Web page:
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Health Equity Research Virtual Site Visit (VSV): UC Davis

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UC Davis School of Medicine

UC Davis School of Medicine, together with the UC Davis Health System, is known for cutting-edge research, innovative education, community engagement, and patient-centered care. The health system provides healthcare services to some of the most diverse, metropolitan and rural communities in Northern and Central California, and is committed to reducing and eliminating health inequities in the 33 counties it serves. UC Davis prepares physicians and other healthcare providers to improve lives and transform the health of the communities in which they will serve by incorporating culturally and linguistically appropriate care in all aspects of the clinical and academic environment. Led by the Office of Equity, Diversity and Inclusion, UC Davis School of Medicine, and the entire health system, is committed to developing solutions that will reduce health disparities and improve health and mental health for all. For more information about the full range of health equity initiatives and programs at UC Davis, visit the Office for Equity, Diversity and Inclusion and the Center for Reducing Health Disparities.

Organize a Health Equity VSV


The Solano County Behavioral Health Innovation Plan: A Cultural Transformation Model

The Solano County Behavioral Health Innovation Plan: A Cultural Transformation Model represents a significant community-initiated planning effort involving one California county in collaboration with the UC Davis Center for Reducing Health Disparities (CRHD), the university’s Clinical and Translational Science Center, as well as stakeholders, particularly from the Latino, Filipino-American, and LGBTQ communities. The project is an innovative, multidisciplinary approach to adapt and train stakeholders on the Culturally and Linguistically Appropriate Service (CLAS) Standards to address disparities on access to and utilization of county mental health services. The proposed work aims to develop quality improvement in cultural and linguistic proficiency and the delivery of mental health services, and measure the effectiveness of those efforts and sustain that work well beyond the project’s five-year timeframe.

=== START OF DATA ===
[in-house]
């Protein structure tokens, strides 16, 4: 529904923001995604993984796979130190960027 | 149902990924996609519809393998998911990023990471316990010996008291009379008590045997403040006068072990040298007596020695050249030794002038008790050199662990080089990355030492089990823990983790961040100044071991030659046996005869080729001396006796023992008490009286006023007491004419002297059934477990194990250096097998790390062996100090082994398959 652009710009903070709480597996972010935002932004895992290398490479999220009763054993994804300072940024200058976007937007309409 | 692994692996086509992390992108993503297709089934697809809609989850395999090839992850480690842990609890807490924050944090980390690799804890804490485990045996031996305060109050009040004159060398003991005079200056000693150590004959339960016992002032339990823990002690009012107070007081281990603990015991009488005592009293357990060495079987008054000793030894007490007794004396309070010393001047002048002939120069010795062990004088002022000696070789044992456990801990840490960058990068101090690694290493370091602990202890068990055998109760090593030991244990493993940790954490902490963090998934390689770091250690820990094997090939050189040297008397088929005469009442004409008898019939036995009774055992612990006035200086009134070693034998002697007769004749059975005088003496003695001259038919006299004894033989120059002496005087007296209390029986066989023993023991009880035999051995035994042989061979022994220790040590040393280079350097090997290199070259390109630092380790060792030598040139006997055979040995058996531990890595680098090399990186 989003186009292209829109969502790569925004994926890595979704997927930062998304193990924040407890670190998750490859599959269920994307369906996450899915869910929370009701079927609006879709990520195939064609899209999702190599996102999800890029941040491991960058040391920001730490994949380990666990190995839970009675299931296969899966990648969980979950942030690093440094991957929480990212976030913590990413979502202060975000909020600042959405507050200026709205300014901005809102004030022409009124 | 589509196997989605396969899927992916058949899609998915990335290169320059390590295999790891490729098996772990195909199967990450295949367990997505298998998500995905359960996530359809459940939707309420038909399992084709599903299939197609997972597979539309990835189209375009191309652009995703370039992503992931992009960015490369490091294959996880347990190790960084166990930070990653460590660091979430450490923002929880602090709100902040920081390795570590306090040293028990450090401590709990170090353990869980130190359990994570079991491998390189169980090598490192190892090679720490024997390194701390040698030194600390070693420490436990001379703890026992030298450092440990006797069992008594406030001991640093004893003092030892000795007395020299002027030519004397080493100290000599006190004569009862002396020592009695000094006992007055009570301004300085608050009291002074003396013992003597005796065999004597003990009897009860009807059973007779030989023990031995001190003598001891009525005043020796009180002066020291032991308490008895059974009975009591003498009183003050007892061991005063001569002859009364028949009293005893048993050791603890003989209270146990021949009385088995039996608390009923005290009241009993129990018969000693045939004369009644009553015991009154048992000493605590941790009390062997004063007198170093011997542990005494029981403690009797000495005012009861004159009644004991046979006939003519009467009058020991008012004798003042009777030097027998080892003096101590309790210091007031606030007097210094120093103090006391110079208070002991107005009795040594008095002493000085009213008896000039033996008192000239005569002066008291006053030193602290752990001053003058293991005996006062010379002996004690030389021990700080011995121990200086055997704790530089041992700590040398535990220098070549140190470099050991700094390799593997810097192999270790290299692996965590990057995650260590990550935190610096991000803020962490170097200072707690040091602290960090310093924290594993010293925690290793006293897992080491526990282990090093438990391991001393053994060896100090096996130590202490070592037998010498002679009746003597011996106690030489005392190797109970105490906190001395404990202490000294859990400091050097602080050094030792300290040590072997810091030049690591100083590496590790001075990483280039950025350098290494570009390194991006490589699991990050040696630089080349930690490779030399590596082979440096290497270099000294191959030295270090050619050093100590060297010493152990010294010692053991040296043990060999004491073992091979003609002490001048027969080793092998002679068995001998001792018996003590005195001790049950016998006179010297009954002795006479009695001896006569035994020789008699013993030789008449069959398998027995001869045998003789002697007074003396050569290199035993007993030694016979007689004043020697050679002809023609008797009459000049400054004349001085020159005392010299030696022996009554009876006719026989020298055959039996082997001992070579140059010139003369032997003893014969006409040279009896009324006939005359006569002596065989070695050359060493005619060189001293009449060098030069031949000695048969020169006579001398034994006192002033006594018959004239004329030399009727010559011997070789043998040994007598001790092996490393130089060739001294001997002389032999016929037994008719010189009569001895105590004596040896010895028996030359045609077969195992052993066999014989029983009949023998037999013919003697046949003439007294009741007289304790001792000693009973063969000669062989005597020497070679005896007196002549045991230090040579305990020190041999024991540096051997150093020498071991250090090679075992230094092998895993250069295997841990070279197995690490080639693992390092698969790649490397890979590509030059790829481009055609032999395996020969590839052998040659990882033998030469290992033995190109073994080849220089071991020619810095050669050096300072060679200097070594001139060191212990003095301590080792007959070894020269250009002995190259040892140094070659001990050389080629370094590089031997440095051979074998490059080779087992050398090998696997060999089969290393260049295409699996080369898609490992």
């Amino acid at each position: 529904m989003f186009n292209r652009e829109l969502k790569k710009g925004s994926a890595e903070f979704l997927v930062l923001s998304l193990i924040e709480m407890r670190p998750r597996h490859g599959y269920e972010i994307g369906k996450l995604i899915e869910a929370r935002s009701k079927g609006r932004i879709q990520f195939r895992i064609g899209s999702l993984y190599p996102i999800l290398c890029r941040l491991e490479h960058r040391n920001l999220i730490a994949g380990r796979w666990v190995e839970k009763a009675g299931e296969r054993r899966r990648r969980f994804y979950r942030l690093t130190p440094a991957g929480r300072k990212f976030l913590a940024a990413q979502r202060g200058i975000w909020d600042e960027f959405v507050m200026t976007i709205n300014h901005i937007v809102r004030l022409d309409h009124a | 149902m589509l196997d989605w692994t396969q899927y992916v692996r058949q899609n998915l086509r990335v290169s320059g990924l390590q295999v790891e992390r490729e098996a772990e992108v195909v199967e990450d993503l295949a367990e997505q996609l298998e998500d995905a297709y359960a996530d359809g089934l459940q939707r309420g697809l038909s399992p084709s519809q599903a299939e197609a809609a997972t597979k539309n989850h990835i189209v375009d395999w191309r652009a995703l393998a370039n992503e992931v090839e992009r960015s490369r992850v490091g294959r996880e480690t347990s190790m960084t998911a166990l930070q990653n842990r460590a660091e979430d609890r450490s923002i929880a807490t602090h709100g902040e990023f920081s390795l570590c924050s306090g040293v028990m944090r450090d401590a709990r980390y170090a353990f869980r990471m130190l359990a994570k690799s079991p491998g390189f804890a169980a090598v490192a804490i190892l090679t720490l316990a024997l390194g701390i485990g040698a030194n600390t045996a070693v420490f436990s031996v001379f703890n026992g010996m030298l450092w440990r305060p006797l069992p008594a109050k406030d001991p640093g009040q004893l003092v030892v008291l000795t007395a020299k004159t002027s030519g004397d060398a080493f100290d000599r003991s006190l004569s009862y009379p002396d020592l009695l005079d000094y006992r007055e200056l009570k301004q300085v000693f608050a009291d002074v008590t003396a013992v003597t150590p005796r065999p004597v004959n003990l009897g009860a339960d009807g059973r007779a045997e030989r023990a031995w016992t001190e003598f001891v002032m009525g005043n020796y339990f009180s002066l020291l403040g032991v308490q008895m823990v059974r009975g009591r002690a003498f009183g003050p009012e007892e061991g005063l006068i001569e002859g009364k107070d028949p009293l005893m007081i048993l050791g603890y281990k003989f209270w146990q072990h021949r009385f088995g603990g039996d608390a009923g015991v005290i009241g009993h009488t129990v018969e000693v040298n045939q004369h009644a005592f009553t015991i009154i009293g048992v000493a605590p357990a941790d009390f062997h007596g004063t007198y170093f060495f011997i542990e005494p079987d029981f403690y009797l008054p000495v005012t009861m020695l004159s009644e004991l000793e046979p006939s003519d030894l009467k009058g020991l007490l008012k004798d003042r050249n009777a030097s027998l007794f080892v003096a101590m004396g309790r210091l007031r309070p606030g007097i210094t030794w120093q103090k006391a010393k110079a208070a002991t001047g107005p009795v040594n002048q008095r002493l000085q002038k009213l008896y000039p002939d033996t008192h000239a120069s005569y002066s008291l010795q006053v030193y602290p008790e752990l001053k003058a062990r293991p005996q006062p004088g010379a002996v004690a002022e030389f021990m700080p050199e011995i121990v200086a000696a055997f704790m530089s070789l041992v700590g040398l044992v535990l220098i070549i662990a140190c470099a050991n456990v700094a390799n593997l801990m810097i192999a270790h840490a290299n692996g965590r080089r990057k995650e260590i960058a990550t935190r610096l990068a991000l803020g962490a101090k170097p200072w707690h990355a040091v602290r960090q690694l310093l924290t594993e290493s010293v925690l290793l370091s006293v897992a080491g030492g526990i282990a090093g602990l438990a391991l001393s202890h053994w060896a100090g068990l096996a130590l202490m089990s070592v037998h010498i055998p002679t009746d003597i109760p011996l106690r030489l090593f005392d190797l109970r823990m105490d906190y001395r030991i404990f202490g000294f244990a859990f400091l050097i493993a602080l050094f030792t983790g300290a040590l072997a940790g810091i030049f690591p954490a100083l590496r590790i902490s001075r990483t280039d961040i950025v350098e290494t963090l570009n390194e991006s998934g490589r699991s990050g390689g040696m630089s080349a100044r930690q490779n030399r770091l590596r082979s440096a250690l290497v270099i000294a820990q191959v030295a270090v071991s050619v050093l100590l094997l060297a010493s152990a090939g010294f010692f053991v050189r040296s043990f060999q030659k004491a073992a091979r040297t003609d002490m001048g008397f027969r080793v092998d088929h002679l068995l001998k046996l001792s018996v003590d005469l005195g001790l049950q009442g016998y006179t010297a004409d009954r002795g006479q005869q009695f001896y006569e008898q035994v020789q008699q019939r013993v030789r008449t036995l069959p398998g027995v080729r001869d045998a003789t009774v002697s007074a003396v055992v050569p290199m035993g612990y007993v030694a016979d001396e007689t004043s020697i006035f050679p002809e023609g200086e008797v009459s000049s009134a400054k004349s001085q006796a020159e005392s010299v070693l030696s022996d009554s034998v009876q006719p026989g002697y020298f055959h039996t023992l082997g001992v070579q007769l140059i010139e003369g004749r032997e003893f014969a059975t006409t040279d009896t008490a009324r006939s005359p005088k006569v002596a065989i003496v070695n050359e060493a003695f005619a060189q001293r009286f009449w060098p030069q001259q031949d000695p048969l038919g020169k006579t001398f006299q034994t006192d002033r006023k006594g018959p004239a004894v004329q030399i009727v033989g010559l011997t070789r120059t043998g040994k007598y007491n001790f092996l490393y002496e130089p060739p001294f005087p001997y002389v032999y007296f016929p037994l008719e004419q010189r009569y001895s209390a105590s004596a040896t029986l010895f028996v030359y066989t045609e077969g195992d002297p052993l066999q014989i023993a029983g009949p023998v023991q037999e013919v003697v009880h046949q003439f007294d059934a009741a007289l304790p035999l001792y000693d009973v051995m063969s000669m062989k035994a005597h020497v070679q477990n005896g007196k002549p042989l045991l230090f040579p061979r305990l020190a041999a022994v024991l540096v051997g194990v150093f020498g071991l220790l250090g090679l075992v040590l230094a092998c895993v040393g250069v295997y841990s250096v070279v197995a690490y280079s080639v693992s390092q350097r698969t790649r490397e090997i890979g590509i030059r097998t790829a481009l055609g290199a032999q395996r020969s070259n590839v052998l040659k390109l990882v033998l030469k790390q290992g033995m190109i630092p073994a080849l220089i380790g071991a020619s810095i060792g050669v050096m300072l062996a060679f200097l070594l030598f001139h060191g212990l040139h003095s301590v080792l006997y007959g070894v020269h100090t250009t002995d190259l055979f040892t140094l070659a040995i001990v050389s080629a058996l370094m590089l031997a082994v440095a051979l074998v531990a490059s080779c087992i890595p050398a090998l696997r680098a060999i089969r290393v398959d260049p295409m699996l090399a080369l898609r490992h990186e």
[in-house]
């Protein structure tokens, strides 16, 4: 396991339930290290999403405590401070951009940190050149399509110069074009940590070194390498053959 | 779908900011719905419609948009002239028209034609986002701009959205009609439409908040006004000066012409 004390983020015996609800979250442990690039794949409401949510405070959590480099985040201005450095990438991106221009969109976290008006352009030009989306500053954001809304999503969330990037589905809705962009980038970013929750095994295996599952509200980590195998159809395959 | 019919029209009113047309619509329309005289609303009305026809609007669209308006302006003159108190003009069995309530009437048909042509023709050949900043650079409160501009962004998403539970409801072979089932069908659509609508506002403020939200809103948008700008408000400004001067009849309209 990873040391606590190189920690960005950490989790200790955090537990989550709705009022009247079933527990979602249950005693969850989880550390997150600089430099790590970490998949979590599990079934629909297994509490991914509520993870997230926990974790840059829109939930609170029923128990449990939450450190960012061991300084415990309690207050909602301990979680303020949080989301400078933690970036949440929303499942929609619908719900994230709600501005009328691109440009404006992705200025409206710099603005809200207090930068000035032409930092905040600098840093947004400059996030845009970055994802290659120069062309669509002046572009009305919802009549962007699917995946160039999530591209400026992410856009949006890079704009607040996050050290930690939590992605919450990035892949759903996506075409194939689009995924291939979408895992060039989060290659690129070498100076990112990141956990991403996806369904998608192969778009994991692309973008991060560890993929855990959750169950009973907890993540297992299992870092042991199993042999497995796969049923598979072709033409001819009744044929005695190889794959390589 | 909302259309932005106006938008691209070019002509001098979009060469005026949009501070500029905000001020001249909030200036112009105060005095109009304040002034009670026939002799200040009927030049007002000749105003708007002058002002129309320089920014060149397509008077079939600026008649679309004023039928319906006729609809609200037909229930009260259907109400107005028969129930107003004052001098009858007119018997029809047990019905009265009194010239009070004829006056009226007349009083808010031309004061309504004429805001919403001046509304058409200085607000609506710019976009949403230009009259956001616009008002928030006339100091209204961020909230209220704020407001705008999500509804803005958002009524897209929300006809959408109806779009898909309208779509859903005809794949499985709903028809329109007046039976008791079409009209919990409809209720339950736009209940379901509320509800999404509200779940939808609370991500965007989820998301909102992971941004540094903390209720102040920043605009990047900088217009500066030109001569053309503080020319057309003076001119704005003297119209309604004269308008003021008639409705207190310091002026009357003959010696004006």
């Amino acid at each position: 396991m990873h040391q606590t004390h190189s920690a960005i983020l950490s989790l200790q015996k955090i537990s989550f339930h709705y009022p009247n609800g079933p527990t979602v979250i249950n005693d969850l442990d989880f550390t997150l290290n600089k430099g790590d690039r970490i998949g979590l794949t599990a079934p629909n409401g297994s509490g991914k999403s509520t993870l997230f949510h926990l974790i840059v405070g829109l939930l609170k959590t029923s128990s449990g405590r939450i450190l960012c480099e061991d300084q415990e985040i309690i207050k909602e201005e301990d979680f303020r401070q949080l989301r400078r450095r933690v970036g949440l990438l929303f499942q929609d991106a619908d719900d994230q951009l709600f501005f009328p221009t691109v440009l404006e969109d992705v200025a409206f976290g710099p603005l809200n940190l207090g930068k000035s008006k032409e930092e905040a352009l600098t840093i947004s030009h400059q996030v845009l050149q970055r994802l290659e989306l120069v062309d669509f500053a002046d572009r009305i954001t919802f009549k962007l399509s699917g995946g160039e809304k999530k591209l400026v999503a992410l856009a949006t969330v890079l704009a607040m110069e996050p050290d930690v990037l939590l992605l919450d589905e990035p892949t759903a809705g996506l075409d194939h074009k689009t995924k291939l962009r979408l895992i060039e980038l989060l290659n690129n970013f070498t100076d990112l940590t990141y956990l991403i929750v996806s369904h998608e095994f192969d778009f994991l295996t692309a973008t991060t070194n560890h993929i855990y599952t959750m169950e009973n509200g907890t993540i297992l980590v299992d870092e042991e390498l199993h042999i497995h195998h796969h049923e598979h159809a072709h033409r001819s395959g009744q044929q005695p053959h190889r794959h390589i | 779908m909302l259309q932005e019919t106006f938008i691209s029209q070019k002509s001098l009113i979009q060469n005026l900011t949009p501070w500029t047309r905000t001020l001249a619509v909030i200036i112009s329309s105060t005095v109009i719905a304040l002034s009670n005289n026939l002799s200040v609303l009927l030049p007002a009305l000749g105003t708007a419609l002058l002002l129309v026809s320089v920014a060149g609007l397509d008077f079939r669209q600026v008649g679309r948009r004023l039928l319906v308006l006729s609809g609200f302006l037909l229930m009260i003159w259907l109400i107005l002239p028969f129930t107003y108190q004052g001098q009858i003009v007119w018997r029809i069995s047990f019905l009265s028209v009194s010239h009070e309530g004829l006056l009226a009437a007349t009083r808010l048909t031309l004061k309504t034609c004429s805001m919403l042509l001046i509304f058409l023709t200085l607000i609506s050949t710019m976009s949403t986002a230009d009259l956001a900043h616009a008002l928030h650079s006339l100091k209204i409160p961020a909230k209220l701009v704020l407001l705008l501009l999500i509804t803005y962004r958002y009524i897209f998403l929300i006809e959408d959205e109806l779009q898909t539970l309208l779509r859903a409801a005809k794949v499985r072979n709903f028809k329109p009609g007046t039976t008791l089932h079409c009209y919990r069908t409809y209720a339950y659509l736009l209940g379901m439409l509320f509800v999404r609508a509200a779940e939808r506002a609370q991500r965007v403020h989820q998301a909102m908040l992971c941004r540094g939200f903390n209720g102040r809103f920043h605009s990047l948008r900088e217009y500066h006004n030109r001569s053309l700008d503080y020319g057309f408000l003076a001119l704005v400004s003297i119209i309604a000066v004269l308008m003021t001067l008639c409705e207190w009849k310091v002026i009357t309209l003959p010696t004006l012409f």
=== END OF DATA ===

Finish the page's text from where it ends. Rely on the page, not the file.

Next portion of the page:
Latino Aging Research Resource Center

The UC Davis Latino Aging Research Resource Center (LARRC) is one of the nation’s seven Resource Centers for Minority Aging Research. It is the only center specifically focused on Latinos and cognitive health. The center aims to reduce disparities in cognitive health, impairment, related healthcare services and caregiving among older Latinos and their families. LARRC brings together an interdisciplinary collaborative group of researchers, including faculty from UC Davis School of Medicine and the Betty Irene Moore School of Nursing, as well as a regional academic network that includes California State University, Sacramento, UCSF Fresno and UC Merced. The center’s other key goal is to increase the workforce pipeline by promoting careers in minority-aging research through strategic outreach, sustained mentoring, and pilot grants to junior scholars.

Mothers’ Wisdom: An Intervention Designed by and for American Indian Women to Boost Breast Cancer Screening

To address disproportionately high rates of breast cancer mortality among American Indian women, Marlene von Friederichs-Fitzwater, who leads the UC Davis Comprehensive Cancer Center’s Outreach Research and Education Program worked with an American Indian advisory group to develop and implement a multi-disciplinary intervention to boost mammography screening rates. The intervention, a DVD to educate women about healthy eating, exercise, myths about breast cancer, and the importance of cancer screening, led to dramatic increases in mammography among patients at participating tribal health centers in Northern California.

Enhancing Outcomes for Immigration Populations Through a Cultural Movement Intervention

The Asian American Center on Disparities Research (AACDR) at UC Davis conducts research to examine cultural factors that influence the effectiveness of mental health and health interventions for ethnic minority and immigrant communities. One of the center’s main projects is the Enhancing Health and Resilience project, an interdisciplinary study sponsored by the Interdisciplinary Frontiers for the Humanities and the Arts (IFHA) program at UC Davis. Given the multi-disciplinary emphasis of this project, UC Davis faculty from four academic units serve as the Co-Principal Investigators, including Professor Nolan Zane (Departments of Psychology and Asian American Studies), Professor Jill Joseph (Betty Irene Moore School of Nursing), and Professor Lynette Hunter (Department of Theatre and Dance). Using a community-based participatory research approach, the study tested the effectiveness of a traditional form of Chinese movement, Lishi, in improving the health of elderly Vietnamese American immigrants. Findings indicated that this culturally-embedded intervention significantly improved mental and physical health outcomes for these community members.